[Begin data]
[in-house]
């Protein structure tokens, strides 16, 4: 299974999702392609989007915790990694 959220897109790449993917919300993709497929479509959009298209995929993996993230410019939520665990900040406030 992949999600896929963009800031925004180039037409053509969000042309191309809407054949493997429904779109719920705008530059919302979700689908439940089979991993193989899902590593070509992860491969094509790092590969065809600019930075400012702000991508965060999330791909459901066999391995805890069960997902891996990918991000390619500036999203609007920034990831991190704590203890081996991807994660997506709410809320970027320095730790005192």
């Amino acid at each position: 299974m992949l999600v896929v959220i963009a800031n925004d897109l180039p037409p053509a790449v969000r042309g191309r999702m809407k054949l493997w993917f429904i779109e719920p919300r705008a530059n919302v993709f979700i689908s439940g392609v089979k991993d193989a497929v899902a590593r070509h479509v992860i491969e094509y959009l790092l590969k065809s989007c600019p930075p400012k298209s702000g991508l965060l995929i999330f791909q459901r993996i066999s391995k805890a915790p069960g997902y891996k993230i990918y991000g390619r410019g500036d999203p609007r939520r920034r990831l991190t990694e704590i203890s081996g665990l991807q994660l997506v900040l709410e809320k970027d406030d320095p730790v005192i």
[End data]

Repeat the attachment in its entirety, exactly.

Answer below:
[in-house]
């Protein structure tokens, strides 16, 4: 299974999702392609989007915790990694 959220897109790449993917919300993709497929479509959009298209995929993996993230410019939520665990900040406030 992949999600896929963009800031925004180039037409053509969000042309191309809407054949493997429904779109719920705008530059919302979700689908439940089979991993193989899902590593070509992860491969094509790092590969065809600019930075400012702000991508965060999330791909459901066999391995805890069960997902891996990918991000390619500036999203609007920034990831991190704590203890081996991807994660997506709410809320970027320095730790005192």
């Amino acid at each position: 299974m992949l999600v896929v959220i963009a800031n925004d897109l180039p037409p053509a790449v969000r042309g191309r999702m809407k054949l493997w993917f429904i779109e719920p919300r705008a530059n919302v993709f979700i689908s439940g392609v089979k991993d193989a497929v899902a590593r070509h479509v992860i491969e094509y959009l790092l590969k065809s989007c600019p930075p400012k298209s702000g991508l965060l995929i999330f791909q459901r993996i066999s391995k805890a915790p069960g997902y891996k993230i990918y991000g390619r410019g500036d999203p609007r939520r920034r990831l991190t990694e704590i203890s081996g665990l991807q994660l997506v900040l709410e809320k970027d406030d320095p730790v005192i």